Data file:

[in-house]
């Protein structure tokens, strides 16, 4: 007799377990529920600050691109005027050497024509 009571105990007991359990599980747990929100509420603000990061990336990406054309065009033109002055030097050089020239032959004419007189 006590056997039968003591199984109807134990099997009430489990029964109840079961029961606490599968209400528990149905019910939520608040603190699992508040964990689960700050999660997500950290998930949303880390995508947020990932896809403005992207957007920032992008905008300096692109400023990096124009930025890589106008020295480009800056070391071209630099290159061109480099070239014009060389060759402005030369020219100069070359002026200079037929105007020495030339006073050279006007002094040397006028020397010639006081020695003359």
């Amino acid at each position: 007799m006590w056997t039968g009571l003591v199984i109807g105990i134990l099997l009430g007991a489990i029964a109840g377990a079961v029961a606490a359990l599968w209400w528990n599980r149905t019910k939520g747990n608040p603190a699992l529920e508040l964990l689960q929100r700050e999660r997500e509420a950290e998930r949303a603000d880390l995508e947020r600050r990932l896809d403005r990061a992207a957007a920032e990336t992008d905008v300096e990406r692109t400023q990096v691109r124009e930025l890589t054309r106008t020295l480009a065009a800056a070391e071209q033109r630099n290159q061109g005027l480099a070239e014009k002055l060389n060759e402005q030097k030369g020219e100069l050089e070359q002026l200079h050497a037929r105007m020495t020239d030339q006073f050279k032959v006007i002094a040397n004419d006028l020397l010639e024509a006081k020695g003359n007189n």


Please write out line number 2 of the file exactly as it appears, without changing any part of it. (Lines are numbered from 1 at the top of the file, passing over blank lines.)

């Protein structure tokens, strides 16, 4: 007799377990529920600050691109005027050497024509 009571105990007991359990599980747990929100509420603000990061990336990406054309065009033109002055030097050089020239032959004419007189 006590056997039968003591199984109807134990099997009430489990029964109840079961029961606490599968209400528990149905019910939520608040603190699992508040964990689960700050999660997500950290998930949303880390995508947020990932896809403005992207957007920032992008905008300096692109400023990096124009930025890589106008020295480009800056070391071209630099290159061109480099070239014009060389060759402005030369020219100069070359002026200079037929105007020495030339006073050279006007002094040397006028020397010639006081020695003359």